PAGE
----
This particular hearing was not about the merits of Damus’s asylum case but instead a federal court hearing about the condition and length of his detention: 766 days at a county jail intended for short-term stays, which meant the facility had no outdoor space, no exercise room and no Internet access for inmates.
“Yesterday was the first day Mr. Damus had seen daylight in over two years,” his lawyer told the judge.
The lawyer said Damus’s liberty was being unjustly violated and that he should be paroled immediately as his immigration case continued through the courts. The government said it had a right to detain Damus for the entire length of his asylum proceedings, no matter how long that took, and if he wanted to be released he could drop the case and be deported back to Haiti.
U.S. District Judge Judith Levy glanced at the briefings and then looked at Damus. She said the Ohioans in the courtroom were evidence that he had “a community that cared about him.” She said the government had offered no proof that he was a danger or a flight risk. She said: “This restriction on Mr. Damus’s liberty is extraordinary.” But then, instead of issuing an immediate ruling, she said she needed more time. Maybe she would make a ruling in the next hours, she said. Or maybe she would request more evidence and schedule another hearing in a week.
The judge stood to leave, and two security guards led Damus back into detention. “This is madness,” Hart said as the courtroom emptied around her. She went back to the bus and back home to Ohio, where late that night she sat down at her computer. If she wrote another letter to Damus now, she could mail it in the morning.
“I know our prayers will soon be answered,” she wrote. “Keep the faith.”
What she never told Damus was that her own faith in America was increasingly precarious, because so many facts about his detention made her question the country’s treatment of immigrants in 2018. “How can something like this be happening here?” she asked friends, politicians, pastors and lawyers, until together they decided to start a support group for Damus, hoping to compensate for what they saw as the government’s failings.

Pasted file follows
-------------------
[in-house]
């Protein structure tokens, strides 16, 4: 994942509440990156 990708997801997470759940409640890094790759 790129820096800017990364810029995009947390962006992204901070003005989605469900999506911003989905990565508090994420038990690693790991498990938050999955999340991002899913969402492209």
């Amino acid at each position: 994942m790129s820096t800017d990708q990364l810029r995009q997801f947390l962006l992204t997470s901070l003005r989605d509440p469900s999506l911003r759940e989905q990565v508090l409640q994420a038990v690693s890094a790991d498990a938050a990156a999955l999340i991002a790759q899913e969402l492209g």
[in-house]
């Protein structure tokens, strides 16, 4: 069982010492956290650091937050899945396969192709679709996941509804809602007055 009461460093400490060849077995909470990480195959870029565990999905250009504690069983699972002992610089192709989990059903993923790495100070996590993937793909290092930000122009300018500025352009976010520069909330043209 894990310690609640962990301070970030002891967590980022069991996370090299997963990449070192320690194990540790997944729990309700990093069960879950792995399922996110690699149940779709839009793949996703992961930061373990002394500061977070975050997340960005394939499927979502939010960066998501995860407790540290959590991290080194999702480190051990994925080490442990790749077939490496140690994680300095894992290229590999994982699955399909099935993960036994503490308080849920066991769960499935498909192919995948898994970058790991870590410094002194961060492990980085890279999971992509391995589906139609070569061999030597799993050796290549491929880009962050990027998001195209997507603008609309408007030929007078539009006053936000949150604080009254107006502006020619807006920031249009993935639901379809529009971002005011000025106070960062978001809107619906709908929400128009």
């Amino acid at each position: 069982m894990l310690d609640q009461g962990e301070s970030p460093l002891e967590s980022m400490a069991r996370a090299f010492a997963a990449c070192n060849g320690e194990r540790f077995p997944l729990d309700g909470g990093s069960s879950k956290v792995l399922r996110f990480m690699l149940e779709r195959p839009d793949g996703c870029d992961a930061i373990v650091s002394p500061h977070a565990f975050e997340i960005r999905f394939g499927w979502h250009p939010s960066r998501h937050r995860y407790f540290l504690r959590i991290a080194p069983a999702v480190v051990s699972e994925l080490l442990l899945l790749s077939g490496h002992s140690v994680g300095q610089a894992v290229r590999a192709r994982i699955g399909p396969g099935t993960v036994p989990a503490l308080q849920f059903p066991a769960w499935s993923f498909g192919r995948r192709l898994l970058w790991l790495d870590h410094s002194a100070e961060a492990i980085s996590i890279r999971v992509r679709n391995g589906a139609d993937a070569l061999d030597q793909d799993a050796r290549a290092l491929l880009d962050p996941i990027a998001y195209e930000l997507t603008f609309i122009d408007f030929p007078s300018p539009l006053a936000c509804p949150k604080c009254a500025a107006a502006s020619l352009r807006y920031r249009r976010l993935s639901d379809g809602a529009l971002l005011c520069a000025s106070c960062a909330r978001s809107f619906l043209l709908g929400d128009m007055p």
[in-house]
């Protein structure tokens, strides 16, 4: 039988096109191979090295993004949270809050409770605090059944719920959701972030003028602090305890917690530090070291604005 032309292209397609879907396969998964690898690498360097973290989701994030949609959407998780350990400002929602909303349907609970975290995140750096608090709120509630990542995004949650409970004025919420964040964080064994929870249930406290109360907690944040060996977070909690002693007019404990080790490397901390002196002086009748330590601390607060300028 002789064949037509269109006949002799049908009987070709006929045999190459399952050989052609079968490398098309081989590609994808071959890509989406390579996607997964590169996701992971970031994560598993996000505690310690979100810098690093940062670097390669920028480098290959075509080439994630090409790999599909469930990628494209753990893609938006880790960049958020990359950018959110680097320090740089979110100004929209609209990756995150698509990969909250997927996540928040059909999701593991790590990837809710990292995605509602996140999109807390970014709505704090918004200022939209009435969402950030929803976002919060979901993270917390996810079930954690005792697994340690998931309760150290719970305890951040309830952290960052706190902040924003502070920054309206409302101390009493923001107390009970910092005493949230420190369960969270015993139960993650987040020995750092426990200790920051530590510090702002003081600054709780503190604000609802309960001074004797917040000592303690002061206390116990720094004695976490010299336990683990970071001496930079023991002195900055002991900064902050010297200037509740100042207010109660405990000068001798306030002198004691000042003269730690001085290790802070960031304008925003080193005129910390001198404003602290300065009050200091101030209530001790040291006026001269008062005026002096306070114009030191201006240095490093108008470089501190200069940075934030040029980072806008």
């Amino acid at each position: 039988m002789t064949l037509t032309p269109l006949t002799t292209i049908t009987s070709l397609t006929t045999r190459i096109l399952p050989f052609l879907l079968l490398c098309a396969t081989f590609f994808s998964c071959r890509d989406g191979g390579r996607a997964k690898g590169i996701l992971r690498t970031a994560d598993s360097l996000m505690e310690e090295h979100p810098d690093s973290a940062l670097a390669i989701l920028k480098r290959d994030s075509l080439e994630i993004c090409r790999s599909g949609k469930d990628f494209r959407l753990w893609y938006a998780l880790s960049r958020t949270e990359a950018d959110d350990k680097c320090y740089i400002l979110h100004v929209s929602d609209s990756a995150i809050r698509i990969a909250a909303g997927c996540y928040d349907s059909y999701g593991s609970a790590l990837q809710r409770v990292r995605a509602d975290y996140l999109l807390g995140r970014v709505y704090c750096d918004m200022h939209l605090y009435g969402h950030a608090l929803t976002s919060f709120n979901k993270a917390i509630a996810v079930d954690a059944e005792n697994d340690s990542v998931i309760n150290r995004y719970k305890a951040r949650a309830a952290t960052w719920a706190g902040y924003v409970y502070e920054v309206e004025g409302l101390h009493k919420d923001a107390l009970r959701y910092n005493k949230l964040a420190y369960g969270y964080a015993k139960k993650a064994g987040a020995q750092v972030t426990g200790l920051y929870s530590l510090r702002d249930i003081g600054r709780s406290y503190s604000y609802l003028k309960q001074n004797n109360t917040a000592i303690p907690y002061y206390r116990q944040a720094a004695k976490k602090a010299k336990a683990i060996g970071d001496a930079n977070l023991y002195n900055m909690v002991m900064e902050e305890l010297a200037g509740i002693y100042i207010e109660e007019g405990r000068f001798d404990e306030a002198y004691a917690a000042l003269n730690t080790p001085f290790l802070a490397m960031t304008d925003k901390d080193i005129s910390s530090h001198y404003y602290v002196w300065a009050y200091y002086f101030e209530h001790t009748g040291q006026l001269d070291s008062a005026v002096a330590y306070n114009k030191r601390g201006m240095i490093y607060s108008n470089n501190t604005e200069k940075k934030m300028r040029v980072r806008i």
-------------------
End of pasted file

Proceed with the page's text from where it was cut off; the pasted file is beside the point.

When they learned Damus was being held at a short-term facility with no access to outdoor space, they began mailing him pictures each month so he could see the seasons changing in Ohio.
When they discovered the jail’s library offered nothing in French or Creole, they started mailing Damus 20 pages of reading material each day, from “Madame Bovary” to Karl Marx.
When they found out he had no way to communicate with his wife because the jail didn’t allow detainees to use email or make international calls, they contacted his wife on Facebook and began relaying messages between them.
And when Hart learned that Damus had not had a visitor during his first 14 months in America other than a pro-bono lawyer, she and Benjamin decided to go see him. They went one afternoon in January during the jail’s allotted 30-minute visitation period. Hart picked up a phone attached to the wall and stared through a thick pane of glass, but instead of seeing Damus on the other side, she saw a computer monitor. The jail only allowed electronic visitation, and after a few seconds Hart saw Damus appear on the screen. He was somewhere else in the jail, and for the next half-hour they stumbled through a conversation. Damus spoke only a little English, so Benjamin tried using his rusty high school French. Hart thought the visit was awkward, distant and impersonal, until the screen flashed a two-minute warning and Damus began his goodbyes. “Thank you,” he remembered telling them. “This is my best day. You have given me so much hope.”